- Located in SW Washington State on the west side of Mount Adams, Washington’s second highest mountain at 12,326 feet.
- Mountain climbing on volcanic Mount Adams is one of the most popular activities here.
- Hiking, horseback riding, camping, and fishing also can be enjoyed.
The Mount Adams Wilderness covers some 47,000 acres on the western slopes of Mount Adams in Washington State. The area’s main attraction is Mount Adams herself, the second highest peak in the Pacific Northwest at 12,326 feet. This wilderness provides an excellent example of the diverse ecosystems that can be found in the Northwest—from mountains and volcanic flows, to fir and hemlock rainforest, to wildflower meadows and river valleys, to high desert pine and sagebrush.
Mount Adams offers a popular playground for mountaineers, considered perhaps the best mountain climbing area in Washington. Like many of the Cascade Range, Adams is a glacial sleeping volcano, and wilderness trails take hikers past glaciers, ancient volcanic flows, and rock formations. Fishing, horseback riding, skiing, and camping also are popular here. Mount Adams Wilderness is bounded on the east by the Yakima Nation.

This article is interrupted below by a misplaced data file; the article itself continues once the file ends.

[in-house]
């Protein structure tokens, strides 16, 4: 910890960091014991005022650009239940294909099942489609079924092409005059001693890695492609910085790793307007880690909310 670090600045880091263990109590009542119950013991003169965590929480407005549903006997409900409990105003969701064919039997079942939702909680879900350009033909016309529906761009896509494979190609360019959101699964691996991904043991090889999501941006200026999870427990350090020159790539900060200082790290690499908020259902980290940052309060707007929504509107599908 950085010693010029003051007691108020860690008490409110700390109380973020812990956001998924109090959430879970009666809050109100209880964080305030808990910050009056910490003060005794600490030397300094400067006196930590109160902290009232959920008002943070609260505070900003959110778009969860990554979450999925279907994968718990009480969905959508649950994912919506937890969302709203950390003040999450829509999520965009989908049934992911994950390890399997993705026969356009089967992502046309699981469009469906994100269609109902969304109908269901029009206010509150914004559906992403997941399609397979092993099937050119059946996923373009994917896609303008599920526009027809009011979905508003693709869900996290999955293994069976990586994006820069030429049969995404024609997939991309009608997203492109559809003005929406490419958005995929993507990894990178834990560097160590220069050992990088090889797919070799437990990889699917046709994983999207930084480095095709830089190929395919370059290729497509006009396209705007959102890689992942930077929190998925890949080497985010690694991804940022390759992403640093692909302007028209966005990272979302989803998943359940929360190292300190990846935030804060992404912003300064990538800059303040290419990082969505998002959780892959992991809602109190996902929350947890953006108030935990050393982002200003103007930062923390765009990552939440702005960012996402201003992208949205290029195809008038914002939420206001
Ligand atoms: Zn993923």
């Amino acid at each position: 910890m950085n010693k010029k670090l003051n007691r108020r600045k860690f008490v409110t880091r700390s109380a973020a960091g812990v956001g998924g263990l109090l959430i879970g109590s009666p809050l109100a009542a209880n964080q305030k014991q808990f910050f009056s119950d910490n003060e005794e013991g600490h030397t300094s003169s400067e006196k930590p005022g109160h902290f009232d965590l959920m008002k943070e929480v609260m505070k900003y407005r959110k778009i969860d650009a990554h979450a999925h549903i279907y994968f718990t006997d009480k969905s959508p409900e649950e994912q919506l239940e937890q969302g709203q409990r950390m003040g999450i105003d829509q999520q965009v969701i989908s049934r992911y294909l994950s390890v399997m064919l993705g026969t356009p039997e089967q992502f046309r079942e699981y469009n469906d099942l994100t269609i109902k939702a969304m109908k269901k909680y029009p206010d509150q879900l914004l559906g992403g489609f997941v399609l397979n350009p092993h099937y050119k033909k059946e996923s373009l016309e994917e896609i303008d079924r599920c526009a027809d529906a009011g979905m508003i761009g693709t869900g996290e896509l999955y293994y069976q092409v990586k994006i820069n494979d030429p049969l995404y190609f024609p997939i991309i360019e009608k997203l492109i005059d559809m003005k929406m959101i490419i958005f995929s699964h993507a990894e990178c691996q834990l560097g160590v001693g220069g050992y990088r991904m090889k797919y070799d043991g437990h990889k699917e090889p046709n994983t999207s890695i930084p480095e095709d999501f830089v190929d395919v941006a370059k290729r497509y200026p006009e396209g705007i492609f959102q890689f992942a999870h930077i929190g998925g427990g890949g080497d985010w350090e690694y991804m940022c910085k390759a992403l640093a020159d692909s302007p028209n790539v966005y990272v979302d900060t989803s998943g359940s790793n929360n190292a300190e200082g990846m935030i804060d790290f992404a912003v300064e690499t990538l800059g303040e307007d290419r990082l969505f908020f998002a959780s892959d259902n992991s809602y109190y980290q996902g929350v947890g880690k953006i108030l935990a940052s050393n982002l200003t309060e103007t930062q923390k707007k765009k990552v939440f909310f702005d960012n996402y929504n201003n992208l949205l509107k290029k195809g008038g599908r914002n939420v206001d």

Location & Information
Mount Adams Wilderness is located in southwestern Washington State on the west side of Mount Adams within the Gifford Pinchot National Forest. The wilderness can be accessed by taking State Highway 141 north off the Lewis & Clark Highway (Highway 14) toward Trout Lake.
- Hiking: Two popular trails are the Around-the-Mountain Trail (8.3 miles of rolling scenery around the base of Mount Adams); and the Killen Creek Trail (on the NW side of the wilderness, 3 miles past a historic cabin site).
- Horseback riding: Many of the trails are open to equestrian traffic.
- Mountain climbing: Adams can be scaled via several routes of varying difficulty levels; the most popular is the South Climb.
- Camping, fishing, swimming, and cross-country skiing.